Fast-forward four years. Rumours are gathering steam that a team has been filming live crowd scenes for what’s believed to be a new Guitar Hero game, but any enquiries into the matter are speedily rebuffed. Gaming websites publish them anyway. But months go by with no confirmation. Then Rock Band 4 is announced.
“Has it?” laughs Guitar Hero Live creative director Jamie Jackson in a back room of iconic London music venue The Scotch Of St James. It’s a quirk of fate that both franchises have announced their rebirth so close to each other. The question has to be: why? And do we really need plastic instruments cluttering up our lives again? “We always said we’d come back when the innovation was there. And now it is. It’s not the same game we’d have put out in 2010 from a gameplay point of view, from the way it looks and from the way you’re going to consume the music. It used to be that the only way to deliver new content to people was through a disc, so you saw lots of releases. That’s not the case any more. But we feel we’ve got something new, compelling and fun to play.”
So what’s different this time? The most important change is to the guitar. No longer are there five coloured buttons on the neck. Instead there are six buttons, but now in two rows only covering the first three frets. It’s a decision based on two major reasons, the first technical, the second… less so. The technical reason is that the original method had a couple of difficulty spikes, initially when you were asked to start using your little finger, then when you were asked to move your hand up the neck. This new layout solves that.
The other reason comes from watching people play air guitar (which in many ways is more what Guitar Hero mimics than actually playing an instrument) and making the experience closer to the hand movements people make in those moments of suave, debonair cool.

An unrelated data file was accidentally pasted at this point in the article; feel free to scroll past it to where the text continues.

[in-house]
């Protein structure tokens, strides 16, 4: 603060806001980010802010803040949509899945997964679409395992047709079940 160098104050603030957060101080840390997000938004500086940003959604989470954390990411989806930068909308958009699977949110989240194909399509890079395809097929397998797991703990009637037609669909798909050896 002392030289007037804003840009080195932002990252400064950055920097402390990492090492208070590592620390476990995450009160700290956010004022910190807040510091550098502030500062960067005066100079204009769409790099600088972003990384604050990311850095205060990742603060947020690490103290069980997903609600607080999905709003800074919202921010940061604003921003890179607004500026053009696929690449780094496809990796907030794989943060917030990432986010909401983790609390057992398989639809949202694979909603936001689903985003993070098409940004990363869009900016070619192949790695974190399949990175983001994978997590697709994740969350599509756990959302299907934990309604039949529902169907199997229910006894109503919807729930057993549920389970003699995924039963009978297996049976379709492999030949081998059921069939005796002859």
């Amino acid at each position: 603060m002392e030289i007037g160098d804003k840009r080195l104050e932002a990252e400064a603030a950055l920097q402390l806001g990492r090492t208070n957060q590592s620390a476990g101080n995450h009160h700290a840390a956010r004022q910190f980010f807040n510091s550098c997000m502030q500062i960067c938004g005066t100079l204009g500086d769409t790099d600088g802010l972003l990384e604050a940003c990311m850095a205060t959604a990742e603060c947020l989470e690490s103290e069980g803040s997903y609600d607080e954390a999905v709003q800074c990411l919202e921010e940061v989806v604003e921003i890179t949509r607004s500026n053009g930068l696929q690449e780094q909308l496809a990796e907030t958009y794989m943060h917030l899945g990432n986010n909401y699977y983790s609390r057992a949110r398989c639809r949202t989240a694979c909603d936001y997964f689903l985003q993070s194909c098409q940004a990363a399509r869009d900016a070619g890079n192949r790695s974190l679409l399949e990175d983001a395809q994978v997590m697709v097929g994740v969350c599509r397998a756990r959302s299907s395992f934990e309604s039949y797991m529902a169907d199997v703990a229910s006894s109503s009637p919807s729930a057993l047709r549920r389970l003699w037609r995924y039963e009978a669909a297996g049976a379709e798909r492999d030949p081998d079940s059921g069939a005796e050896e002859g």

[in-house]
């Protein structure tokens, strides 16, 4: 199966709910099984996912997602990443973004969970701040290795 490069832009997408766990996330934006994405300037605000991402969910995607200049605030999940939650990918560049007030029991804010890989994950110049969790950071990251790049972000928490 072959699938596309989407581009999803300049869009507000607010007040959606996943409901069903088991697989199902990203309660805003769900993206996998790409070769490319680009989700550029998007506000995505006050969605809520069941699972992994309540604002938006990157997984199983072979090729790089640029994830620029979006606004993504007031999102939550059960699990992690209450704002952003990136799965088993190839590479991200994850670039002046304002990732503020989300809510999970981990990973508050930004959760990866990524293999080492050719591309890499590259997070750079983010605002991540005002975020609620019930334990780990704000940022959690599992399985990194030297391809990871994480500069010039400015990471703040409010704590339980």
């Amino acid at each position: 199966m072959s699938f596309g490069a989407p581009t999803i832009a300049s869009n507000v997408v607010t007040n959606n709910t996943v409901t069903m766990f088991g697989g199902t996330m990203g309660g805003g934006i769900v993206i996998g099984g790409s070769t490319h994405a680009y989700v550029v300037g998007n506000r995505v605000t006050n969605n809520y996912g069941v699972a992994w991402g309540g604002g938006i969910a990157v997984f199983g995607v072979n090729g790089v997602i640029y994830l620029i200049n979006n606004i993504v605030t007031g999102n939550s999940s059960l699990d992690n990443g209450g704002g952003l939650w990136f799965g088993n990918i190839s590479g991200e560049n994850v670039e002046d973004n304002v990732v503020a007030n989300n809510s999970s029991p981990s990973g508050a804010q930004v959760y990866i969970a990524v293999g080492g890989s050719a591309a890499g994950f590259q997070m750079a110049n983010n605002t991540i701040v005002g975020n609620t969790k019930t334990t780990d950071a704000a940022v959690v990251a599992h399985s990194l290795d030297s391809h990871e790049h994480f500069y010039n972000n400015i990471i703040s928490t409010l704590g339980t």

The presentation has changed, too. Gone are the animations – the rumours of live filming of crowds were true (see the trailer below). You now play in first person, walking onto the stage and taking your place with the band. And both the crowd and band will react to your performance: angry gesticulations from the drummer, a moshpit suddenly standing with bemused looks on their faces, daggers from the frontman during a pause in the singing. There are probably positive reactions, too. And then there’s ‘Guitar Hero TV’. A set of genre-themed channels with live streaming tracks that you can simply pick up your controller and play along with – not only an impressive technical achievement but a huge undertaking in terms of workload. But it could be great…
An unknown future
The one question Jackson can’t answer yet is whether, come release day, people will actually be willing to fork out for a new Guitar Hero or Rock Band complete with a new peripheral controller. This is supposed to be a glorious rebirth for the series, not a Stone Roses-style nostalgia tour, but can it really hit the heights of previous releases? And if we’re continuing that band analogy (and, if you indulge us, we think we might), there aren’t too many groups who’ve come back stronger. The Verve in 1997, perhaps? So there’s a fight on. But what is clear, is that lessons have been learned from the failures of both franchises.
What that means is there’ll be no over-priced, under-filled discs of extra songs and no unnecessary spin-offs. And no goddamn keytar.
Guitar Hero Live will be released in autumn